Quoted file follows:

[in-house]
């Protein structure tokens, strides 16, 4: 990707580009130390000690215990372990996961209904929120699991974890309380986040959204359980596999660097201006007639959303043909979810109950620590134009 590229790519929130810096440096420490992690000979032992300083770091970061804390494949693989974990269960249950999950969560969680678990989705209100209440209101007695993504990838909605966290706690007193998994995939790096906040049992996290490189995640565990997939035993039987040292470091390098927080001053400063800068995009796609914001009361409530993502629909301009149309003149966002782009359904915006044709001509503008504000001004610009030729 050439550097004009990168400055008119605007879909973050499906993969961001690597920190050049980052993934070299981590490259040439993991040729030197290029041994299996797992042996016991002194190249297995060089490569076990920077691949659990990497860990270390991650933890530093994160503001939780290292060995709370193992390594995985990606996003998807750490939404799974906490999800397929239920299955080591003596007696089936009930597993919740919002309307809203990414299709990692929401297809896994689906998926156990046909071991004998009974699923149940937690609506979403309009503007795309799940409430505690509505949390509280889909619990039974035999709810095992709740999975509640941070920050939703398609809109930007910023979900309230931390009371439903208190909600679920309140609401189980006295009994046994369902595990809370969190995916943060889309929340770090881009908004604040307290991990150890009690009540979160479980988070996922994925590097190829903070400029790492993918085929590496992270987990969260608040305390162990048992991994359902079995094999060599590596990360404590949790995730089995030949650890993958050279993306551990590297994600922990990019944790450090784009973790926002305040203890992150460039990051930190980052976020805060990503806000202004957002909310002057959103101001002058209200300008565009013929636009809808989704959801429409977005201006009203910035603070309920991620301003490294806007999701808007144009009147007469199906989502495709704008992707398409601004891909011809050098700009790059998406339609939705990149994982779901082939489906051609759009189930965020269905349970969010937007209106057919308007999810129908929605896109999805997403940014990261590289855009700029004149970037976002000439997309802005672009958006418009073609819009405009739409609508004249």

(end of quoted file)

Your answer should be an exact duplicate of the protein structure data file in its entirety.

[in-house]
């Protein structure tokens, strides 16, 4: 990707580009130390000690215990372990996961209904929120699991974890309380986040959204359980596999660097201006007639959303043909979810109950620590134009 590229790519929130810096440096420490992690000979032992300083770091970061804390494949693989974990269960249950999950969560969680678990989705209100209440209101007695993504990838909605966290706690007193998994995939790096906040049992996290490189995640565990997939035993039987040292470091390098927080001053400063800068995009796609914001009361409530993502629909301009149309003149966002782009359904915006044709001509503008504000001004610009030729 050439550097004009990168400055008119605007879909973050499906993969961001690597920190050049980052993934070299981590490259040439993991040729030197290029041994299996797992042996016991002194190249297995060089490569076990920077691949659990990497860990270390991650933890530093994160503001939780290292060995709370193992390594995985990606996003998807750490939404799974906490999800397929239920299955080591003596007696089936009930597993919740919002309307809203990414299709990692929401297809896994689906998926156990046909071991004998009974699923149940937690609506979403309009503007795309799940409430505690509505949390509280889909619990039974035999709810095992709740999975509640941070920050939703398609809109930007910023979900309230931390009371439903208190909600679920309140609401189980006295009994046994369902595990809370969190995916943060889309929340770090881009908004604040307290991990150890009690009540979160479980988070996922994925590097190829903070400029790492993918085929590496992270987990969260608040305390162990048992991994359902079995094999060599590596990360404590949790995730089995030949650890993958050279993306551990590297994600922990990019944790450090784009973790926002305040203890992150460039990051930190980052976020805060990503806000202004957002909310002057959103101001002058209200300008565009013929636009809808989704959801429409977005201006009203910035603070309920991620301003490294806007999701808007144009009147007469199906989502495709704008992707398409601004891909011809050098700009790059998406339609939705990149994982779901082939489906051609759009189930965020269905349970969010937007209106057919308007999810129908929605896109999805997403940014990261590289855009700029004149970037976002000439997309802005672009958006418009073609819009405009739409609508004249």